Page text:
I considered this first impression so inauspicious, that I reverted to a Personna blue and a special preshave prep: fiber-loading with flaxseed drink before an oatmeal breakfast; and Shave Secret to meet the fiber and swell up my hair with gel, facilitated by a hot potassium bicarbonate soak and wipe. Cold Williams lather took up the residual oil, with my small PUR-tech brush looking just slightly too classy for the classic setup. The brush has been growing on me; my unbranded white cashmere has been sent to the travel bag for specific application with small lumps of soap. Synthetic brushes hardly "break in," but the tiny degree to which the fibers splay more easily makes a difference.

That shave was so good, it prompted an identity crisis of sorts. It was very much a revisitation of the "perfect shaves" documented in my post archives, the best representation of how I typically shaved until very recently, when I turned to "everyday BBS." The hair was simply wiped off my face, as in shaving fairy tales. The clone was as screaming fast as my real Tech, allowing easy, long strokes. And I actually thought I had the BBS, until an hour or two had passed, and a comfortable velvet arose.

Suddenly I perceived that my "classic" technique really formed around that blade. It's not that the Ming Shi I prefer now is any more perfect; it just does something different. I didn't need much aftercare with the Personna -- actually made a balm with Skin Bracer, one of my harshest aftershaves. Having a velvety shave is like having a beard, without the look or the heat. I couldn't stop stroking it.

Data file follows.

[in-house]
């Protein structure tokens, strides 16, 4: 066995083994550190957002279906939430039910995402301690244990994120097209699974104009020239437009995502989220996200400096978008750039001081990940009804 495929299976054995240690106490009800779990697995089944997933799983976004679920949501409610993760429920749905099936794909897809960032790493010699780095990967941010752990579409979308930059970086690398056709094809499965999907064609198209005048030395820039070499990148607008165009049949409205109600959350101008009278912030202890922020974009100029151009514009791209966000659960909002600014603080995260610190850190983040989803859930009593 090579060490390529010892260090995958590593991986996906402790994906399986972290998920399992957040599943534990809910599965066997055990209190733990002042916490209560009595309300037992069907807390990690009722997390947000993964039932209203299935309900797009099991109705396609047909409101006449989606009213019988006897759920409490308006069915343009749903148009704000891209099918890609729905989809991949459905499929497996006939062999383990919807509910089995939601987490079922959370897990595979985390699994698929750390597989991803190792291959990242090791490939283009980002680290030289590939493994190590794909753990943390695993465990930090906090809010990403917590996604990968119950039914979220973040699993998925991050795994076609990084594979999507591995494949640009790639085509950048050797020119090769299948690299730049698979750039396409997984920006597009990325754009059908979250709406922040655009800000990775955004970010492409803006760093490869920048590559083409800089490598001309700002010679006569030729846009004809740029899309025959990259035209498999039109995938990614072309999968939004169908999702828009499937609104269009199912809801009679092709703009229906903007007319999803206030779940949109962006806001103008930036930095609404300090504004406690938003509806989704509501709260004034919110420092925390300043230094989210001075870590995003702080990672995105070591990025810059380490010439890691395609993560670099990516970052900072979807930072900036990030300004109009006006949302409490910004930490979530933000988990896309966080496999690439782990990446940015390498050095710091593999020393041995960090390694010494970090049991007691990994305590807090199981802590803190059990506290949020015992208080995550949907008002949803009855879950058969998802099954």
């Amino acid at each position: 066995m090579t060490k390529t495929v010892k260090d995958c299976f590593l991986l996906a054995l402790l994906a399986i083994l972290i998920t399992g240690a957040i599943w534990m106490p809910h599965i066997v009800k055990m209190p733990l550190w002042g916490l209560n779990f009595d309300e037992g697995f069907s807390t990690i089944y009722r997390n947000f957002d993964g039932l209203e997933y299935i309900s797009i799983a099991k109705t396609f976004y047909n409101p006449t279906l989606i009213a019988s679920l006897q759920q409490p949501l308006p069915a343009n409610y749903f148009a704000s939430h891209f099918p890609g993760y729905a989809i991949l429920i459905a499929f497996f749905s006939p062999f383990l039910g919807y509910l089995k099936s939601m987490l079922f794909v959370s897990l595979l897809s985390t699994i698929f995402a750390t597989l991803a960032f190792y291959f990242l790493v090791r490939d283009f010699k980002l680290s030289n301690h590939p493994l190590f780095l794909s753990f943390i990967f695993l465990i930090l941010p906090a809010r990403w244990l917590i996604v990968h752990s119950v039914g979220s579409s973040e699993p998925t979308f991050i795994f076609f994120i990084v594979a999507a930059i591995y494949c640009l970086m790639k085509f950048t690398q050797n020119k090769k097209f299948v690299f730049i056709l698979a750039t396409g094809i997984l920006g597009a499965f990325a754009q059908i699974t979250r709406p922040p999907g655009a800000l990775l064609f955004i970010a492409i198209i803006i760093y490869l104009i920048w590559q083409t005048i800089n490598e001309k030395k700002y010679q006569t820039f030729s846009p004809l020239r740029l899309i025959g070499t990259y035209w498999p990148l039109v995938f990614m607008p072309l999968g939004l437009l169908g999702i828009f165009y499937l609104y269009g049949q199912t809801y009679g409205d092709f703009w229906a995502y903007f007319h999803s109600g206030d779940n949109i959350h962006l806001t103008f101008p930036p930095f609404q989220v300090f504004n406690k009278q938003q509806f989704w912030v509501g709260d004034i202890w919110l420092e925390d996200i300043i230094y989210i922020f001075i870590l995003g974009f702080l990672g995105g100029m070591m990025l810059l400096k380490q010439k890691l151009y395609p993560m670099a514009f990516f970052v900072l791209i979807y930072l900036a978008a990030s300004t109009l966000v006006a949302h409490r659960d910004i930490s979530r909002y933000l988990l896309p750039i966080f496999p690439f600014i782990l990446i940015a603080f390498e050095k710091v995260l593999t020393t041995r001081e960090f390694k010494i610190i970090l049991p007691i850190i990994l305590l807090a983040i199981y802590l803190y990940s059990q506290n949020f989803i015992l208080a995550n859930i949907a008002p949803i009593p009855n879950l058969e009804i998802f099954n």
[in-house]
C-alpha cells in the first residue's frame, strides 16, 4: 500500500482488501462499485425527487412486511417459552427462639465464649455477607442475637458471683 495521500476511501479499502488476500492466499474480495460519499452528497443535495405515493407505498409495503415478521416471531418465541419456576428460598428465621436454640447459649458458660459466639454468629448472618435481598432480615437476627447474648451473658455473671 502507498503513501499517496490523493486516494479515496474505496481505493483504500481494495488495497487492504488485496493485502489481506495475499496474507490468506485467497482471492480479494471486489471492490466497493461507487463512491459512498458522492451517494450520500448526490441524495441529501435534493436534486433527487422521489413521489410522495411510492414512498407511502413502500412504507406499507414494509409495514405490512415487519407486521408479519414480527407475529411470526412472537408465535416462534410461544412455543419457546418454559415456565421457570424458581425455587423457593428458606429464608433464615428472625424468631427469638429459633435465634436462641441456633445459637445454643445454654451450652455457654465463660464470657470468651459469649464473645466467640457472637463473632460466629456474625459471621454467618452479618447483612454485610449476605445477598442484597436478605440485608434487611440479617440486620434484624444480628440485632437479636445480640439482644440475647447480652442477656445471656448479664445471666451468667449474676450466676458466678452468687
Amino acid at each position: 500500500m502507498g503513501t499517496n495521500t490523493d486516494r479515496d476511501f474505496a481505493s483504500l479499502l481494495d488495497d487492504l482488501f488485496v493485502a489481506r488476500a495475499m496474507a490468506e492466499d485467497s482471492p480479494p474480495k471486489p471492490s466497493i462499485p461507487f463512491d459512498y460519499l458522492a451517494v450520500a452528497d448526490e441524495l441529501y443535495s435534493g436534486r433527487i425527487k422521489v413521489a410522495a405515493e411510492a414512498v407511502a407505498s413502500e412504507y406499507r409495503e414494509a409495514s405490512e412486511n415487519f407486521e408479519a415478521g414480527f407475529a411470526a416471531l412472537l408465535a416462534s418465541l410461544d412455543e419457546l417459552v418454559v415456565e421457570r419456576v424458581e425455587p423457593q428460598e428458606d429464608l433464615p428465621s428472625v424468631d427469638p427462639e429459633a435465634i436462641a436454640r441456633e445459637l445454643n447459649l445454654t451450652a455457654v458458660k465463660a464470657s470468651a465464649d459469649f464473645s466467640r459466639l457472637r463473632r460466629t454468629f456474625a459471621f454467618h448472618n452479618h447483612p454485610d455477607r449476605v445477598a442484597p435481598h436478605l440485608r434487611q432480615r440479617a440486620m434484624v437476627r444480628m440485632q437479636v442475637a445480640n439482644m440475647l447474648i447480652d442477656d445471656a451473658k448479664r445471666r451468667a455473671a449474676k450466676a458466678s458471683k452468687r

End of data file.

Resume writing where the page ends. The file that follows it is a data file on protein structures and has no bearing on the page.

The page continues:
Neotraditional


But, to know this razor better, I loaded a fresh Ming Shi and went "neotraditional" for its second outing. Big honking BC Plissoft brush and Fresco Verde from Italian Barber, no special preshave, other than a hot bowl lather. I was surprised to find less edge distortion just from the blade change; I always thought Personna was a battle tank. I then loosened the handle a little bit for efficiency, and the distortion all but vanished. There was a lot of spring force holding the blade still, and with the light components, no chance of coming loose like the heavier Baili razors.

Yep, the razor is completely capable. The lightness and handle length was a bit dangerous feeling in the thick whisker areas under my chin; on the other hand, I can't remember a more effective ATG stroke on my moustache. I lost some stratum corneum, but much more hair -- no shadows. I nursed my tender face with alum and cocoa butter, at about the same time the velvet appeared in the prior shave.

Verdict


Just based on the feel of the tool in use, though, I'd say the classic shaving style is more natural. It actually took me further in that direction than I had ever been, in a way, because the handle length doesn't allow my typical grip. Instead, I found myself sweeping the razor in a three-finger grip from the side of the handle. It felt like an artist's paintbrush, and I liked myself as the artist. But when it came to applying brute force, the stroke was not as well controlled as with a heavier, short razor. Furthermore, without the real gap adjustability, that is so important for a good low-angle shave, you're really asking for it if you go for BBS. (A criticism that applies to all Tech designs.)

Now I want all the razors of this type, and will probably end up paying more than I would have for a really nice razor. Rapira and Gillette both make them. This handle will definitely get tried with my Travel Tech in the meantime.

Great beginner razor? Absolutely!